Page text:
In an age when we are expected to do more in less time, we are also faced with a conundrum of sorts: our jobs are becoming less linear and more interactive, less rule-based and more collaborative. And yes, while technology has done its part to help us overcome this challenge, it has not entirely achieved its full potential, writes David McWilliam, MD of Cognos SA.

Our working environments have changed to give way to cognitive, interactive and collaborative processes, and technology plays an important role in this change. However, the reality is that business is not providing its workforce with information systems that are flexible enough to accommodate interactive and collaborative environments.
Research by McKinsey Quarterly echoes this sentiment and has taken it one step further by distinguishing three primary forms of work and business activity:
1 – Transformational work: Extracting raw materials and/or converting it into finished goods. (Taking wood and making a chair.)
2 – Transactional work: Interactions that unfold in a rule-based manner and can be scripted or automated. (Taking precut wood and building chairs on an assembly line.)
3 – Tacit work: More complex interactions requiring a higher level of judgment involving ambiguity and drawing on tacit or experiential knowledge. (Managing the sales of wooden chairs for a specific region.)
According to McKinsey, tacit work has, in the last nine years, grown to more than 70% of all new jobs in the US and 40% of total employment.
However, and importantly, technology has not kept pace with this shift in work. On the other hand, technology spending on transactional work was more than six times greater than spending on tacit work.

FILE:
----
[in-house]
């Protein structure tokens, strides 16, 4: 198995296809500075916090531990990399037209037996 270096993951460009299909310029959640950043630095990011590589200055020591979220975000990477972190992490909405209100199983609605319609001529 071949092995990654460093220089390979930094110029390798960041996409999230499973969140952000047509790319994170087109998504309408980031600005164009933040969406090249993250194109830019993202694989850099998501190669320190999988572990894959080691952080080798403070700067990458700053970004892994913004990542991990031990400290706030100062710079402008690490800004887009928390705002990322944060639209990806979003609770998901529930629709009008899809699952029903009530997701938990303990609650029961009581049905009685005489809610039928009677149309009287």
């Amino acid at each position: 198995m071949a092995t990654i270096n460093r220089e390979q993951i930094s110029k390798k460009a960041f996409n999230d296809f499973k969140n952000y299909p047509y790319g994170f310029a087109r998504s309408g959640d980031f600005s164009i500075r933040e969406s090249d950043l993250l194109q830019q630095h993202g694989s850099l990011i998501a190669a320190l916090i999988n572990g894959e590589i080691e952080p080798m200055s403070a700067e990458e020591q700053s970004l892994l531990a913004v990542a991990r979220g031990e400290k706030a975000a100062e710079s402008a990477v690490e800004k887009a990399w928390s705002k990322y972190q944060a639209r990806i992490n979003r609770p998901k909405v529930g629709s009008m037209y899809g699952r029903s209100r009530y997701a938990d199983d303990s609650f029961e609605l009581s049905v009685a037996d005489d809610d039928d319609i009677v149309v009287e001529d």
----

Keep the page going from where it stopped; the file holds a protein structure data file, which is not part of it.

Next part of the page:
The above undoubtedly reflects the past decade's efforts to improve transactional work's process automation, outsourcing and re-engineering. Indeed, linear, rule-based transactional processing is just so much easier to improve.
Lastly, McKinsey found that a competitive advantage is harder to sustain when it is based on gains in productivity and cost efficiency in transactional work.
Industries with high proportions of tacit work also have 50% greater variability in company performance than those in which work is more transaction-based.
Thus, if we consider the above, it is quite apparent that in order to become more competitive, companies must leverage their information assets; implementing the right information-enabling technology while at the same time preparing their workforce to become performance managers.
This requires taking business intelligence (BI) to a new level by coupling it with metrics, planning and forecasting to create a platform for Performance Management (PM).
Establishing a decision-making cycle that answers the following three important questions is a good place to start:
How are we doing? Reporting and analysis provides the ability to look at historic data and understand trends; to look at anomalies and understand them. Why? Planning and forecasting can help you establish a reliable view of the future and answer: What should we be doing? Integrating these capabilities allows you to respond to changes happening in your business.
These are only the first steps to establishing a competitive, tactic work organisation. The decision making cycle extends itself to fundamental business decision areas that drive organizations such as marketing, sales, finance and the supply chain.
Thus, for businesses to move successfully into a new era of collaboration, it is crucial they progress beyond BI. Including components from the PM agenda delivers a magnifying glass into the current performance of a company and provides a 'crystal ball' that allows them to glimpse the future more accurately.